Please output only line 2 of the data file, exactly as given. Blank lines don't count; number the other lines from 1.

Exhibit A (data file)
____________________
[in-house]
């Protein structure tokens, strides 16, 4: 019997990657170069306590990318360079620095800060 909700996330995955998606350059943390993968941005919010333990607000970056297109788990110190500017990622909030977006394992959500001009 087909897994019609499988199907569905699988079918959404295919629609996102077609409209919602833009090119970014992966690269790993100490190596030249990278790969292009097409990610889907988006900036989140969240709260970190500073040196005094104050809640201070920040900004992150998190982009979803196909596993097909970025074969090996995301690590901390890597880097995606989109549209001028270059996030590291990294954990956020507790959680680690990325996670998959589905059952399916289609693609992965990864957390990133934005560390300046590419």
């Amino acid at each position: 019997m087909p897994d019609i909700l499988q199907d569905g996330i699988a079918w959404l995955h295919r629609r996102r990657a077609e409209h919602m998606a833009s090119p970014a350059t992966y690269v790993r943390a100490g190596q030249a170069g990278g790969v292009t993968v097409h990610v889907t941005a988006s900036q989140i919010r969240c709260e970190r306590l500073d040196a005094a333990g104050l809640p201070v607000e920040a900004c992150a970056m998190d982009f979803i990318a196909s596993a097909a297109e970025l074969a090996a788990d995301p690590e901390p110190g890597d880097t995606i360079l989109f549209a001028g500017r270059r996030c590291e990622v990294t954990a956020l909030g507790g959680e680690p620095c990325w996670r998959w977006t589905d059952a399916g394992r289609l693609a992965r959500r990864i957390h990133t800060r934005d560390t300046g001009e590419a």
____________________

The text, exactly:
């Protein structure tokens, strides 16, 4: 019997990657170069306590990318360079620095800060 909700996330995955998606350059943390993968941005919010333990607000970056297109788990110190500017990622909030977006394992959500001009 087909897994019609499988199907569905699988079918959404295919629609996102077609409209919602833009090119970014992966690269790993100490190596030249990278790969292009097409990610889907988006900036989140969240709260970190500073040196005094104050809640201070920040900004992150998190982009979803196909596993097909970025074969090996995301690590901390890597880097995606989109549209001028270059996030590291990294954990956020507790959680680690990325996670998959589905059952399916289609693609992965990864957390990133934005560390300046590419």